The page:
Modern Man's Anxiety: Its Remedy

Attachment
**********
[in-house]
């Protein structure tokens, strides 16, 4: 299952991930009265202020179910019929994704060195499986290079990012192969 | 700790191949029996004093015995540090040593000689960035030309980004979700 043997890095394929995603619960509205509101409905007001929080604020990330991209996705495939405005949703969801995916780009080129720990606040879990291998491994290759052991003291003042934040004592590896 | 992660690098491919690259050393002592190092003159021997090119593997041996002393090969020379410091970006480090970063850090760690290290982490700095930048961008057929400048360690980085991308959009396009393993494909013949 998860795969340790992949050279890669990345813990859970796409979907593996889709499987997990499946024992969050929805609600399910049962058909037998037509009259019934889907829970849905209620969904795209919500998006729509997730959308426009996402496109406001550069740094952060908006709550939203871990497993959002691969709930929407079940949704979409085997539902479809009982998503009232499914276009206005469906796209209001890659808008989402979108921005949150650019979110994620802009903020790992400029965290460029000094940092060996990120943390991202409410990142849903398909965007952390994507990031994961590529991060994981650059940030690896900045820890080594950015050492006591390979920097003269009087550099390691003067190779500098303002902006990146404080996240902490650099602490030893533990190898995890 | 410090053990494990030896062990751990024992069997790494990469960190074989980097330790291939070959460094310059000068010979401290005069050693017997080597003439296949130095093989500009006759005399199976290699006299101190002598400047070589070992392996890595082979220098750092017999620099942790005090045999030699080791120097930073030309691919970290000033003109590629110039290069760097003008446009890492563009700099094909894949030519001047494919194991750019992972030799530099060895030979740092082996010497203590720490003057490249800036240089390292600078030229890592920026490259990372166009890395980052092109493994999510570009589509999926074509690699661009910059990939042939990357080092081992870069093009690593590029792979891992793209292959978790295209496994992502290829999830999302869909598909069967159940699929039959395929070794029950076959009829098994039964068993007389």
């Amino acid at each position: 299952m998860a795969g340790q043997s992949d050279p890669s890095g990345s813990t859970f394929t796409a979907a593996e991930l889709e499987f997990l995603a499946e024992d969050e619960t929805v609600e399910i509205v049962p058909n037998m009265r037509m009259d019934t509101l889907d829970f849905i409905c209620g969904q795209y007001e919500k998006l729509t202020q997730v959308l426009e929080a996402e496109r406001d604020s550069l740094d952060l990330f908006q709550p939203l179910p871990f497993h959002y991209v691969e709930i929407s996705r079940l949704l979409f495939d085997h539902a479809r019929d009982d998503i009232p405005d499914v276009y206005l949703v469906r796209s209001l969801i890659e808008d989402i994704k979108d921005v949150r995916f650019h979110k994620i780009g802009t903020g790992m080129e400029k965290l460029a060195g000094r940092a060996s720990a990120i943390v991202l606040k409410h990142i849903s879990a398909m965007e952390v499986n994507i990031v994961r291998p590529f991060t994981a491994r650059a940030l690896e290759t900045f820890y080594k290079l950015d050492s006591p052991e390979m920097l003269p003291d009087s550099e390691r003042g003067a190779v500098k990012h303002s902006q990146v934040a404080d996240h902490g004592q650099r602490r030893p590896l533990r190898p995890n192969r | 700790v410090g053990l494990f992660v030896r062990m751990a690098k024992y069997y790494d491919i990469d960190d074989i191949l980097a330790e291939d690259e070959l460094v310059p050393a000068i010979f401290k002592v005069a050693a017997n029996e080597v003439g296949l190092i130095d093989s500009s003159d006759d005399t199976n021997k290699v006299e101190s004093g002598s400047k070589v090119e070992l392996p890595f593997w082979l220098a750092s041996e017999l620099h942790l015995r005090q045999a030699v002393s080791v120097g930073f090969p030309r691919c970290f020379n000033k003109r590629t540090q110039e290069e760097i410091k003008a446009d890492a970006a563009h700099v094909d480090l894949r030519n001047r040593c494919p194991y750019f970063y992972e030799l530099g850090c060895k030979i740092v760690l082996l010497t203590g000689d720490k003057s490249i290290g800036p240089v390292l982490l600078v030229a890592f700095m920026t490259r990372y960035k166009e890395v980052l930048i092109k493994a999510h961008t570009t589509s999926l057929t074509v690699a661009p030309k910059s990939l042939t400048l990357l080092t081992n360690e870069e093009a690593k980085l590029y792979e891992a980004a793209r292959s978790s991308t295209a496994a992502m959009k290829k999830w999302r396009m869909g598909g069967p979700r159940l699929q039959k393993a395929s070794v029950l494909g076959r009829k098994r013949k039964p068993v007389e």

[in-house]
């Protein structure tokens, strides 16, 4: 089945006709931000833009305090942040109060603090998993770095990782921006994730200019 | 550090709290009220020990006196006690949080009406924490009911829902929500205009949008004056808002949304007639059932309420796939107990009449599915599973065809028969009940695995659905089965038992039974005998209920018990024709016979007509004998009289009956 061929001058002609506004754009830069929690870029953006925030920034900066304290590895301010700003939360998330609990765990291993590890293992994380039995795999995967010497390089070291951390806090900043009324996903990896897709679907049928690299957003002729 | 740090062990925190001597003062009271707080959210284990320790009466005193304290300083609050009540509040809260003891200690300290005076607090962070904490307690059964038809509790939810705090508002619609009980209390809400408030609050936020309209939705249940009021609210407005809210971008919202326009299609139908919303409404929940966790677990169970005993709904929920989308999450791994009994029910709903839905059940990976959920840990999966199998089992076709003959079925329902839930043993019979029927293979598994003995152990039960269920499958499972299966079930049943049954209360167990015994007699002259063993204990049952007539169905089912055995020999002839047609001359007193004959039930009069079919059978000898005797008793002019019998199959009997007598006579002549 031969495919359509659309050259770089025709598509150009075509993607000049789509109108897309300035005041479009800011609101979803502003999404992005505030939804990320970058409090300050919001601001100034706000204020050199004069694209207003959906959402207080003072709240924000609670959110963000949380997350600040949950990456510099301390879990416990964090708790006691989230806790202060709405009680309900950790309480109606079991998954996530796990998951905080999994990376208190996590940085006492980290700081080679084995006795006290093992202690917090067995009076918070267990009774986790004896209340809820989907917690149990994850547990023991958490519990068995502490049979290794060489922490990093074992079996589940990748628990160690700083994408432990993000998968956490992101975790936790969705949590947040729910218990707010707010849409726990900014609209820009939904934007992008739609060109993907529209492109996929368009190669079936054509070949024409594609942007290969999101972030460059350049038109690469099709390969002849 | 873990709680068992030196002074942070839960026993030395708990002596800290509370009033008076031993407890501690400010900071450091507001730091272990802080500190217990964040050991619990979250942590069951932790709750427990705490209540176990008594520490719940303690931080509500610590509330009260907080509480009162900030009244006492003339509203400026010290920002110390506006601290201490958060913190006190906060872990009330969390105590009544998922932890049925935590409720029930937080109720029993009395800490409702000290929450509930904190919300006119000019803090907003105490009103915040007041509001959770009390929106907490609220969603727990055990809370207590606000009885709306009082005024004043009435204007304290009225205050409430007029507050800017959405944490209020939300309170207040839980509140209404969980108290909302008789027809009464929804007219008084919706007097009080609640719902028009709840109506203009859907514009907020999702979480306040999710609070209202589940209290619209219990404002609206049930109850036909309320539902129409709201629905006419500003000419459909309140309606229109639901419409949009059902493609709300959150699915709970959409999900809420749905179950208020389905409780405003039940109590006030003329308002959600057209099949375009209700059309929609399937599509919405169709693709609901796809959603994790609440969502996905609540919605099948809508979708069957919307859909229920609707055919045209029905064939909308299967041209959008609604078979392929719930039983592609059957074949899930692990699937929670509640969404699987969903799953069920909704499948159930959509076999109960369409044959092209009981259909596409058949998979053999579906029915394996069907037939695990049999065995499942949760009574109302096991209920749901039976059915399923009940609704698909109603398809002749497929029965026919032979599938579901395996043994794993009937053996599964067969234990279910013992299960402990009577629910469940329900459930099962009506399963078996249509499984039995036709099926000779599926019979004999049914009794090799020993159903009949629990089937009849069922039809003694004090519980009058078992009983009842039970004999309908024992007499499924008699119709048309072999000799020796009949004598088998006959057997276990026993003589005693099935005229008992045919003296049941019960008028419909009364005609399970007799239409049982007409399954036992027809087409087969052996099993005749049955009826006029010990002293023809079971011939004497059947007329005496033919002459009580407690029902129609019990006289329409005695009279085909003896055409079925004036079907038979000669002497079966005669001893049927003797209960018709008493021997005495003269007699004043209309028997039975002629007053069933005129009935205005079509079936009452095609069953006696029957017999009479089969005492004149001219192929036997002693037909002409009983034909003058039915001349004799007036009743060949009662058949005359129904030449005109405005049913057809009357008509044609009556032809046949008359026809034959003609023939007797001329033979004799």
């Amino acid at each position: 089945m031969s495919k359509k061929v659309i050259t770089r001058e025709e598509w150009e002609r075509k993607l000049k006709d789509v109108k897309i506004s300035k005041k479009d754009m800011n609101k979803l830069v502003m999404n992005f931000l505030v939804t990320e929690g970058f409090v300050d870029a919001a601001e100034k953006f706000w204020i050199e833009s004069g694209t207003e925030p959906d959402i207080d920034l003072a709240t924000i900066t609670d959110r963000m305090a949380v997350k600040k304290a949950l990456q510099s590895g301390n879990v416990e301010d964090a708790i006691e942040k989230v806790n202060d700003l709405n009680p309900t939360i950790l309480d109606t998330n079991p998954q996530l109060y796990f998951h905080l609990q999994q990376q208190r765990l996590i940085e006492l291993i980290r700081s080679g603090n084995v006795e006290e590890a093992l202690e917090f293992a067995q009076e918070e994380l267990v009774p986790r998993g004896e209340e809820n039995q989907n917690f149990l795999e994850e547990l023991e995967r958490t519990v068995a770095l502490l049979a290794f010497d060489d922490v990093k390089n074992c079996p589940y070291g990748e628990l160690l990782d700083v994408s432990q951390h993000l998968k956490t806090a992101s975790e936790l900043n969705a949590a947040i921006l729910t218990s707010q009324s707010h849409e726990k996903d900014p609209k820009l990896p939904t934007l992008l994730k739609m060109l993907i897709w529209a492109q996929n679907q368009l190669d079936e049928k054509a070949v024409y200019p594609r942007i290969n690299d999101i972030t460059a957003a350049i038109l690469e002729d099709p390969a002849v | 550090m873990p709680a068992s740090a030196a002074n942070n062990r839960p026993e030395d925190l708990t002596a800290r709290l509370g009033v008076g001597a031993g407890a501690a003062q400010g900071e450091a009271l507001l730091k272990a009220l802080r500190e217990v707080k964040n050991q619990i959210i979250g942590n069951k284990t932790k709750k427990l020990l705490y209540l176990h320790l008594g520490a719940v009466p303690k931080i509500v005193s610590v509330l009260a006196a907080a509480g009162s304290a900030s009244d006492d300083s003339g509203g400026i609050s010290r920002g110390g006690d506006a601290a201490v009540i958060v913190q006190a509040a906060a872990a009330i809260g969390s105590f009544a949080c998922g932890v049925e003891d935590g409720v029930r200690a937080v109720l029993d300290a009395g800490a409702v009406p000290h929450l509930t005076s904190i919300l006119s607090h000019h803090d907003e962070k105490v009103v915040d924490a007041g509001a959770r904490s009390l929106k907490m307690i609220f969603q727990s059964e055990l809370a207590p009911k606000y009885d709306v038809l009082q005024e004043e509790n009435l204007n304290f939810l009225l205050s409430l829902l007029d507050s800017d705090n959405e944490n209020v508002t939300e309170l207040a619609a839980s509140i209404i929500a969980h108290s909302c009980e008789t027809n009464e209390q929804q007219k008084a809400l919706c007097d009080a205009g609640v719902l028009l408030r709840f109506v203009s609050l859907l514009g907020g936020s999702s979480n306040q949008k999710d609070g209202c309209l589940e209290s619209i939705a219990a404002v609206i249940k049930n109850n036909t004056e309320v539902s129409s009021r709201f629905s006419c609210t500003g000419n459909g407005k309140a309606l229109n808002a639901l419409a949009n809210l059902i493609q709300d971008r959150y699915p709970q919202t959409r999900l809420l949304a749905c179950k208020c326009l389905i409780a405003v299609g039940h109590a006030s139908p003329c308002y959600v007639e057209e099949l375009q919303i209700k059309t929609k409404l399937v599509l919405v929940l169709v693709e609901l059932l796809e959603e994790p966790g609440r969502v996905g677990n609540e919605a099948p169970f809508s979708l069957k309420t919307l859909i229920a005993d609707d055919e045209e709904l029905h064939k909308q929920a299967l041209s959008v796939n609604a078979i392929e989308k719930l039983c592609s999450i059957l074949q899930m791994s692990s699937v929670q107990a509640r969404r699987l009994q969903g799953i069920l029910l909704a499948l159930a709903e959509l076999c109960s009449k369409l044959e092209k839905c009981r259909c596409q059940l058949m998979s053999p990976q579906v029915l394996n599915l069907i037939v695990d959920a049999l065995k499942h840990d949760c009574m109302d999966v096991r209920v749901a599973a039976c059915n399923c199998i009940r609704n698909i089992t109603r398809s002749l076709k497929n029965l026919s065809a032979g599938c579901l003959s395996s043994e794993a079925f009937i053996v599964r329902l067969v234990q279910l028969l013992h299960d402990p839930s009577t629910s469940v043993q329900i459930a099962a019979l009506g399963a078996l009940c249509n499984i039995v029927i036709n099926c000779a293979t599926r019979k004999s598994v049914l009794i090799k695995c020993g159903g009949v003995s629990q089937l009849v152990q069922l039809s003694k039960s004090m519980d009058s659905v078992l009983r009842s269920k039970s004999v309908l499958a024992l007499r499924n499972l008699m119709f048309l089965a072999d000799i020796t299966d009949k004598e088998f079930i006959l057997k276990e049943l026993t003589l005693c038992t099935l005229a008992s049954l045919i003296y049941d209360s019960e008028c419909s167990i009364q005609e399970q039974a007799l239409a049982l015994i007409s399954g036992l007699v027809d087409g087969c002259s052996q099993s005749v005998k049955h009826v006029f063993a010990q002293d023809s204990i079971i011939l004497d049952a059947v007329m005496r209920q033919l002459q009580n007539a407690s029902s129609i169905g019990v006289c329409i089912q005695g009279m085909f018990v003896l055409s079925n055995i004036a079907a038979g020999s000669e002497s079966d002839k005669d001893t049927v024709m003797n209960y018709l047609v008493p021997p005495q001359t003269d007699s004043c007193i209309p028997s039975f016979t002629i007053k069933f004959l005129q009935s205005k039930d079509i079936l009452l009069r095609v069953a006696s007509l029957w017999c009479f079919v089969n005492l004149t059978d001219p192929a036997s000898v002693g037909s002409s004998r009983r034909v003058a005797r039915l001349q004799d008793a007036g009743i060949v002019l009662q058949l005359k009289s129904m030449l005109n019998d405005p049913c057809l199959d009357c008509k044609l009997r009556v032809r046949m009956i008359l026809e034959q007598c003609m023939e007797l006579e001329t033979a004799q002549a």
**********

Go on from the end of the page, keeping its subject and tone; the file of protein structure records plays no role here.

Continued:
Twenty-five centuries of philosophical study and argument have deepened our insight into the problem of the individual. But so far as alternatives are concerned, we stand today where we stood in the days of Aristotle. Either each life is part of a significant process, and therefore is itself significant, or it is meaningless and futile. If the individual accepts the first alternative, which is the answer offered by Prophetic and Rabbinic Judaism, he finds a solution. If he does not, he seems destined to remain perplexed and confused. The crisis of the individual in our time is created by our realization of this inescapable dilemma, and by our failure to face it. Men want to have significance but are unable or unwilling to pay the price in moral responsibility. The crisis is epitomized in the individual citizen of the Western countries who hungers for the self-esteem and freedom associated with democracy but will not assume the self-discipline and obligations his citizenship involves.
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